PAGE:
To exclude abnormal myocardial perfusion despite normal epicardial coronary arteries (small-vessel disease), additional resting 99mTc-tetrofosmin-SPECT was performed in the first 6 patients within 2 to 5 days after the 123I-MIBG study. Because of normal perfusion SPECT images in all of these patients and the normal coronary angiograms and exercise tests in the entire study group, perfusion SPECT imaging was not continued in the subsequent patients to minimize radiation exposure.
As described earlier,13,15⇓ the regional 123I-MIBG uptake of the left ventricular myocardium was measured quantitatively in each patient with the use of a 33-segment bull’s-eye analysis as the percentage uptake relative to the segment with maximal uptake (100%). Abnormal reduction of 123I-MIBG uptake was defined as a reduction of tracer uptake by >2 SD of the mean value of the same segment in the control group. A patient study was classified as abnormal if it showed at least 3 adjacent segments with reduced tracer uptake that were not exclusively located in the most basal segments of the bull’s eye. The extent of affected left ventricular myocardium was assessed by calculating the total area of abnormal segments of the polar map. For each segment of the bull’s eye, the mean±SD of 123I-MIBG uptake was calculated and compared with the corresponding segment in the control group. A nonparametric U test (Mann-Whitney) was used to test for the significance of differences in the regional 123I-MIBG uptake between patients and control subjects. The correlation between the presence or absence of abnormal 123I-MIBG uptake and clinical patient characteristics was tested with the use of a χ2 test or Mann-Whitney U test as appropriate. A value of P<0.05 was considered significant.
Tetrofosmin-perfusion SPECT revealed homogeneous tracer uptake in all of the 6 patients with Brugada syndrome investigated, although 4 of them showed significant reduction of regional 123I-MIBG uptake.
All 123I-MIBG scans in the control group showed homogeneous uptake in the entire left ventricular myocardium. In the patients with Brugada syndrome, 103 (18.4%) of 561 segments showed a significant reduction of 123I-MIBG uptake. SPECT images were classified as abnormal in 8 (47%) of 17 patients, with 79 (29.9%) of 264 segments demonstrating reduced tracer uptake (Figure 2). Table 2 summarizes the regional distribution, defect area, and mean tracer uptake in patients with an abnormal 123I-MIBG scan. In the inferior and inferoseptal wall, 123I-MIBG uptake was reduced (P<0.05, Figure 3). However, no correlation was found between the results of 123I-MIBG-SPECT and the clinical characteristics of the study patients. In particular, there was no relation to age, sex, family history, spontaneous or inducible sustained ventricular tachyarrhythmias, syncope, or cardiac arrest.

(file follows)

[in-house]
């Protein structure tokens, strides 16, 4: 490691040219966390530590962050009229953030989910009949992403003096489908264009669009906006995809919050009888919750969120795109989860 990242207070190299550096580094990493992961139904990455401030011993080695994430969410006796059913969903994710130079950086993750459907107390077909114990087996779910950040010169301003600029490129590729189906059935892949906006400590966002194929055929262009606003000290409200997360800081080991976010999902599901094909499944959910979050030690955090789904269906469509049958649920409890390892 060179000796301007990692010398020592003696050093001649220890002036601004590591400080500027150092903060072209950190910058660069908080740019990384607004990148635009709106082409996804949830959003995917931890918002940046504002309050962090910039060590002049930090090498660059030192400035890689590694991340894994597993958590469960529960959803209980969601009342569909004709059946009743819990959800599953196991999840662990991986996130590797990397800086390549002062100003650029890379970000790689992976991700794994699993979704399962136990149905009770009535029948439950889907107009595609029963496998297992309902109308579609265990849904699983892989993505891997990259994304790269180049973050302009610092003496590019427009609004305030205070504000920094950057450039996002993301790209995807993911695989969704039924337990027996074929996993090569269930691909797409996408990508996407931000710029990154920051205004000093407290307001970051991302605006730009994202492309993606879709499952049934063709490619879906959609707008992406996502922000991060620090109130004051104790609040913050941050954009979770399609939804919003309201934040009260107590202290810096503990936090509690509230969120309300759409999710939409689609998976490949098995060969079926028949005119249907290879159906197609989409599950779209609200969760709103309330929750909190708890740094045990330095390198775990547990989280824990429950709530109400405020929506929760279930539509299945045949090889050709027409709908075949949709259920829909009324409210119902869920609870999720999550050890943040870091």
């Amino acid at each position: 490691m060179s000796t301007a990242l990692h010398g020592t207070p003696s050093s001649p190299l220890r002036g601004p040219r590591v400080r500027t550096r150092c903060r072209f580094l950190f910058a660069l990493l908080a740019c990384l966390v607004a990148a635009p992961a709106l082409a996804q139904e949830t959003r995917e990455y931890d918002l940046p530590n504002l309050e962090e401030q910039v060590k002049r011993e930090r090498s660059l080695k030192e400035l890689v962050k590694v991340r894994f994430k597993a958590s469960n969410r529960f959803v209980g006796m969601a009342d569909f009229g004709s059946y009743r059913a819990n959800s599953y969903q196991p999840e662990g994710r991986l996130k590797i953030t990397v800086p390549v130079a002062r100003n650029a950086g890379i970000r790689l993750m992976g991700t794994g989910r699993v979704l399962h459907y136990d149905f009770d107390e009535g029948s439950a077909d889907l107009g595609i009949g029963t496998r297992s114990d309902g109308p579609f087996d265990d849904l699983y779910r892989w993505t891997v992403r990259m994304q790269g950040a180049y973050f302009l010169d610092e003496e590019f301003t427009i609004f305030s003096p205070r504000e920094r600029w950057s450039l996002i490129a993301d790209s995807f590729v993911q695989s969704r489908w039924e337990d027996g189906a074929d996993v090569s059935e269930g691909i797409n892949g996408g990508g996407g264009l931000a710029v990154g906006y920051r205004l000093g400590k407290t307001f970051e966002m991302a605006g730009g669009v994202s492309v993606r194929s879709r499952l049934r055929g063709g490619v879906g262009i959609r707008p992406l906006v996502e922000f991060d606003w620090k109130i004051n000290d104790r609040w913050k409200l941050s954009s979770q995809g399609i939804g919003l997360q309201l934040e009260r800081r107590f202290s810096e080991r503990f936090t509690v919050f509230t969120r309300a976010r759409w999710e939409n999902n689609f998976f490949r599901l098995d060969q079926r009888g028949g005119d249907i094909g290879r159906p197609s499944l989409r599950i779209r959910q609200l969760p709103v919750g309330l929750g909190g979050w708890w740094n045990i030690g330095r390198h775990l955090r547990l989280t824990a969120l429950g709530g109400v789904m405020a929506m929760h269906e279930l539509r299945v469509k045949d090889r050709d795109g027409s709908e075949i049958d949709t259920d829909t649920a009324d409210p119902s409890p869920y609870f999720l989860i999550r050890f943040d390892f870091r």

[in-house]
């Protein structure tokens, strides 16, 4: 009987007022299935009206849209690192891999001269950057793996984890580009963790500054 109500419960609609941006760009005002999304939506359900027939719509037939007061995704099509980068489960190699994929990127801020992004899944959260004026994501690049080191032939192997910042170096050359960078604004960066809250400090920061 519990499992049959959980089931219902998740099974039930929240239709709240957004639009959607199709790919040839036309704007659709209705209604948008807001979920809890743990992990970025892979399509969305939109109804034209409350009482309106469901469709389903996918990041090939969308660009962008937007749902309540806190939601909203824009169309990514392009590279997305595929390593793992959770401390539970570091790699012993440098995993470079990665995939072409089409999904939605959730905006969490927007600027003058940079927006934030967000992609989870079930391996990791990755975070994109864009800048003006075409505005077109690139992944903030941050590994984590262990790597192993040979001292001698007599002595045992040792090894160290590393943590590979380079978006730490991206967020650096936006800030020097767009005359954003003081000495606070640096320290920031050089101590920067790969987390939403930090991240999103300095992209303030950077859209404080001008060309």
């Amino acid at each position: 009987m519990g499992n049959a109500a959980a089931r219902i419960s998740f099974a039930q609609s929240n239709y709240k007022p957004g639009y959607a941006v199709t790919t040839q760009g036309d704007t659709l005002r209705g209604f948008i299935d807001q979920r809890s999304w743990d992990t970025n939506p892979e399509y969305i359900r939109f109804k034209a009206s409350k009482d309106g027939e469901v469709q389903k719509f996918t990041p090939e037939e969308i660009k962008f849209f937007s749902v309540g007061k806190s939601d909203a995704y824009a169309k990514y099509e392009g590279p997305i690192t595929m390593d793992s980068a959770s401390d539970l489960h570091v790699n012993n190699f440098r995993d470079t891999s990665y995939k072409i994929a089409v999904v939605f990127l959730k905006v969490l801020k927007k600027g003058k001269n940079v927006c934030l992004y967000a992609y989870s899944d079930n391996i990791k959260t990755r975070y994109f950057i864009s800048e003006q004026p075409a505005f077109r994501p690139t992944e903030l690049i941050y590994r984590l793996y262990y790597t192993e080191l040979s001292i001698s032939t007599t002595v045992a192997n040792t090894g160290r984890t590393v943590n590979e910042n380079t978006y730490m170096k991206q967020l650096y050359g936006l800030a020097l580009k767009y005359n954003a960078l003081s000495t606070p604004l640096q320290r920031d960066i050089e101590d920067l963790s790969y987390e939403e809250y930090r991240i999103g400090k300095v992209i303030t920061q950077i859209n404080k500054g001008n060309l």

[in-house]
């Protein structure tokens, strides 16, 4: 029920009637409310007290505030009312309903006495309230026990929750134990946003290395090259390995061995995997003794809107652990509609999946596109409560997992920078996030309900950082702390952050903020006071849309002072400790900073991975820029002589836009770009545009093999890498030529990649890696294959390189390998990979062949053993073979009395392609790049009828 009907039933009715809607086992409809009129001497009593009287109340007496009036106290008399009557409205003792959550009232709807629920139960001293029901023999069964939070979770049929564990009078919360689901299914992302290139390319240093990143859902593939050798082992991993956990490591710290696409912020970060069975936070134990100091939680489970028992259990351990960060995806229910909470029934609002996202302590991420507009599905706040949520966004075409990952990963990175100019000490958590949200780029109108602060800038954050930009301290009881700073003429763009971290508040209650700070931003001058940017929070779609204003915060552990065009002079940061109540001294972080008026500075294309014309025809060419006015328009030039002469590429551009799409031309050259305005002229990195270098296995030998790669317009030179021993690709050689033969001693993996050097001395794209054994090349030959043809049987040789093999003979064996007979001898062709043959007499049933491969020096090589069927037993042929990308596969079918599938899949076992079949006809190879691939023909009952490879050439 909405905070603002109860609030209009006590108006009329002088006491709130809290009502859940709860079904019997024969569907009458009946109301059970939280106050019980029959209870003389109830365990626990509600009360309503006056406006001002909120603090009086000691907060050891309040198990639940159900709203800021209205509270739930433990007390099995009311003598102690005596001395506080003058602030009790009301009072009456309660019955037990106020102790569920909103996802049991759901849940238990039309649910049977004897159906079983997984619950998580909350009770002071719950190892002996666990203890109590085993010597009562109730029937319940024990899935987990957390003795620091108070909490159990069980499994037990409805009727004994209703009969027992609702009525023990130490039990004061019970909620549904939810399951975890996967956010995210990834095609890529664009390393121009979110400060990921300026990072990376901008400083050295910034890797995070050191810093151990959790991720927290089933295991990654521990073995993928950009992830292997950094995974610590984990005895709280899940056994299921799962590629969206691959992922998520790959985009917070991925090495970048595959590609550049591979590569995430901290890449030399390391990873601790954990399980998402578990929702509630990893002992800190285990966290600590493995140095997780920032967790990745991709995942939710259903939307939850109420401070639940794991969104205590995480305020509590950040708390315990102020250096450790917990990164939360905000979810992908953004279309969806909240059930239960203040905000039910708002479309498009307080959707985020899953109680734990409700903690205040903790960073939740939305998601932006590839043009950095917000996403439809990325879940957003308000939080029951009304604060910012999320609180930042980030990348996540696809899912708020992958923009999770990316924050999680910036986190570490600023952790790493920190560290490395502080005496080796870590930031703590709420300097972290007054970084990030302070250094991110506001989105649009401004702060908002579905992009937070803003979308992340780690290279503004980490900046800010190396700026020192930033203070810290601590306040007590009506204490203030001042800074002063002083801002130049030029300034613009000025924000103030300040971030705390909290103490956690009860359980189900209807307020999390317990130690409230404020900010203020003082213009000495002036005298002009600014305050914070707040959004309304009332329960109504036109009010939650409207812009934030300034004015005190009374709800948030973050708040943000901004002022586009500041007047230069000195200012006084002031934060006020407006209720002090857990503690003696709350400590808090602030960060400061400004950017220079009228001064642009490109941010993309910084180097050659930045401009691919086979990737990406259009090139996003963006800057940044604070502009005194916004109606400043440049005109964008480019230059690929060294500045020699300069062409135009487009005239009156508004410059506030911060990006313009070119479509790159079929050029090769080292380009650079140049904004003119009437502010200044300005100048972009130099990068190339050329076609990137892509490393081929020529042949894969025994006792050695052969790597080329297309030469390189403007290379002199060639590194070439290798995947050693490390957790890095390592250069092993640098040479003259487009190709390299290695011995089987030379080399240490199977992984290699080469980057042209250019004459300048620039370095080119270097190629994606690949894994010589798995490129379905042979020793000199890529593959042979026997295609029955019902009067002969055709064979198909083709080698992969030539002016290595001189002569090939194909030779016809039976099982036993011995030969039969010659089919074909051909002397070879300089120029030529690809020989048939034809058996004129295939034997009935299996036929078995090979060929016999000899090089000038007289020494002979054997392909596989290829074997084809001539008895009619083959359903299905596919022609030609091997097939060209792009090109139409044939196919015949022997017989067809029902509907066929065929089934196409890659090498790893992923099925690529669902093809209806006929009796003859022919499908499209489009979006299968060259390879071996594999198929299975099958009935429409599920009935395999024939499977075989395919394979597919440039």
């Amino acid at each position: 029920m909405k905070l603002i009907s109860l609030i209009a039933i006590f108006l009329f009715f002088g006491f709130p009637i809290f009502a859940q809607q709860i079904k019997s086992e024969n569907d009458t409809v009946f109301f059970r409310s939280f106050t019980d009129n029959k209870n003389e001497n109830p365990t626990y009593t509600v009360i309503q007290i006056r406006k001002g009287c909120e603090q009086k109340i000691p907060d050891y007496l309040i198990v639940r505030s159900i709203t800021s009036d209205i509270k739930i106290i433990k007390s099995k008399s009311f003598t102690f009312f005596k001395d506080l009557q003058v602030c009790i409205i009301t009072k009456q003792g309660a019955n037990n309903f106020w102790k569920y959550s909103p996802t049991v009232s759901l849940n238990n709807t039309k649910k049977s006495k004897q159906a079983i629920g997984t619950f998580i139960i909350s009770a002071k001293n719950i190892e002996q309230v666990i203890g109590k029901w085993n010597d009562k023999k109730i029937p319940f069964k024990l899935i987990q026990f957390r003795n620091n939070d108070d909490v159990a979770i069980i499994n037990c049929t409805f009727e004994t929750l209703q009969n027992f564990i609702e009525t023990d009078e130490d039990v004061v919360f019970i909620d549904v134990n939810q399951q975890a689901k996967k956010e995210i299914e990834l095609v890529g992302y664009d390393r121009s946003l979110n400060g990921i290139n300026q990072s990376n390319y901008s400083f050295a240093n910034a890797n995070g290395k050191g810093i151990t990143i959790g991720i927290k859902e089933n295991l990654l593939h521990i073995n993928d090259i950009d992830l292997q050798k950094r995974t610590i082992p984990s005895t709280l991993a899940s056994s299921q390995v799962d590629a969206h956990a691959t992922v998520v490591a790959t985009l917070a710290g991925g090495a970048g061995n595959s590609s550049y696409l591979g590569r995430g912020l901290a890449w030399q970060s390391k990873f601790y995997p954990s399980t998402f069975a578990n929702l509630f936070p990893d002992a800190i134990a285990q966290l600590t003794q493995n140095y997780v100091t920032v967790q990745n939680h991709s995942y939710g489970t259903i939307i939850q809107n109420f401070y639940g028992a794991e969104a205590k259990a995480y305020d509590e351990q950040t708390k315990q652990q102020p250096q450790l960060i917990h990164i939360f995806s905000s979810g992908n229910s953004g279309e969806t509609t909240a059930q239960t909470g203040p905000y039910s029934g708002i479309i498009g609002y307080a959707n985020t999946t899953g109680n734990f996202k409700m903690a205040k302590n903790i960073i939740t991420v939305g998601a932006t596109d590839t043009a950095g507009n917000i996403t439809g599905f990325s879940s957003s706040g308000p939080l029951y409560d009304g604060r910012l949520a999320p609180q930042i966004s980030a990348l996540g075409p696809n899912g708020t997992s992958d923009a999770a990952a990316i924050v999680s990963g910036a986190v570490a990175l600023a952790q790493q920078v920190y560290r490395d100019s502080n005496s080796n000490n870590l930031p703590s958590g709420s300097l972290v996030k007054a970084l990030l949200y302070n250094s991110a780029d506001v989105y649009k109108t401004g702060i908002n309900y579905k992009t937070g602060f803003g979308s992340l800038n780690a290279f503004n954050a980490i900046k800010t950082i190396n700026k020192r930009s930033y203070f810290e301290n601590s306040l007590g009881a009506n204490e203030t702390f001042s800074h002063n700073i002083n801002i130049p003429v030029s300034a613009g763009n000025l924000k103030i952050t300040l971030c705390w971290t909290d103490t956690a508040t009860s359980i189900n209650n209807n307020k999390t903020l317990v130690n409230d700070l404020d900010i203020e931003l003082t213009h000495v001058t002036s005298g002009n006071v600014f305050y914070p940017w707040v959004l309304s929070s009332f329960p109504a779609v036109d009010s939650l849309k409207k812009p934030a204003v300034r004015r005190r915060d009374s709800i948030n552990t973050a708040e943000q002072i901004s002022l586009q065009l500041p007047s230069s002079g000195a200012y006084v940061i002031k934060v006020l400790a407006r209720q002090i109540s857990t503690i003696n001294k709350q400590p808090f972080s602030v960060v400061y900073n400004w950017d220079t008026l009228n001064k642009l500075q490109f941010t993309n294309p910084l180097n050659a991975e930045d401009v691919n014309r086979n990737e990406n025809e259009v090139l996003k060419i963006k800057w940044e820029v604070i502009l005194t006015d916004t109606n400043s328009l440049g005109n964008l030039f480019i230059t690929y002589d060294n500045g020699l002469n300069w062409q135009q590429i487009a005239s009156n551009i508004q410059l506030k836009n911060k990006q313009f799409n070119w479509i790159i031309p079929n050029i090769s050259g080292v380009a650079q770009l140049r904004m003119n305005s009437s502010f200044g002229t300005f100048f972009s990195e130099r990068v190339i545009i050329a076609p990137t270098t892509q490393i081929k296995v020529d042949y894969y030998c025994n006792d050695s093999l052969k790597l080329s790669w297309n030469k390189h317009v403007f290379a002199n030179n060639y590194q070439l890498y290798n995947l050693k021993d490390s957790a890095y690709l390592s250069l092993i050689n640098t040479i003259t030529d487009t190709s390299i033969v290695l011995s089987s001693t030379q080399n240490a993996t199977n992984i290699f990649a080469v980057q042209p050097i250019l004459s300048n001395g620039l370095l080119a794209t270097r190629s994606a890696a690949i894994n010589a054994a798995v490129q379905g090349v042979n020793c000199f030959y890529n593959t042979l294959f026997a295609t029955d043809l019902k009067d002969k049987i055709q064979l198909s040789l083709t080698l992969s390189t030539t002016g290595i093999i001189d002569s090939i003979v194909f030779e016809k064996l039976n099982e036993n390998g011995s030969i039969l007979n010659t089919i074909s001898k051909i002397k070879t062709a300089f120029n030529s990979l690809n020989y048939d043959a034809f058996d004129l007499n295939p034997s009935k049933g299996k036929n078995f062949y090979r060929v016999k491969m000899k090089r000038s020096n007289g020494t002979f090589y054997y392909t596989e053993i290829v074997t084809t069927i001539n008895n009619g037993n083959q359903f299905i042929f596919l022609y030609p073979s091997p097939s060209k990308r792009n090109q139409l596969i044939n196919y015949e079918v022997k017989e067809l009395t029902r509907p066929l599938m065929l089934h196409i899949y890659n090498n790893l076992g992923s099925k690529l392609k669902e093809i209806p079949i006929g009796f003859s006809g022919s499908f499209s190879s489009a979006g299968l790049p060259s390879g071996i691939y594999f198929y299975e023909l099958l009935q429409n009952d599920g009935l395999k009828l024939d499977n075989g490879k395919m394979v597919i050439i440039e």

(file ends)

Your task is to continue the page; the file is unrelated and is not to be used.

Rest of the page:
SPECT imaging with the use of 123I-MIBG as a norepinephrine analogue enables noninvasive and quantitative assessment of the norepinephrine turnover as a result of the release and reuptake at the presynaptic site. The present study used quantitative 123I-MIBG-SPECT to further elucidate the nature of suggested autonomic dysfunction and investigated for the first time in vivo the presynaptic adrenergic function in a considerably large cohort of patients with the rare condition of Brugada syndrome. The results strongly suggest an abnormal presynaptic myocardial innervation demonstrating a regional reduction of tracer reuptake in 47% of the patients. They confirm and extend previous observations by radionuclide studies using 123I-MIBG-SPECT, which demonstrated regional reduction of transporter-mediated neuronal catecholamine reuptake (uptake 1) in 2 case reports of Brugada syndrome.16,17⇓ In contrast, Miyazaki et al11 did not find abnormalities of 123I-MIBG-SPECT in 3 of 4 patients with Brugada syndrome and concluded that autonomic dysfunction may not be a primary disease process. However, their patient population was small, and their 123I-MIBG-SPECT imaging protocol was not explained.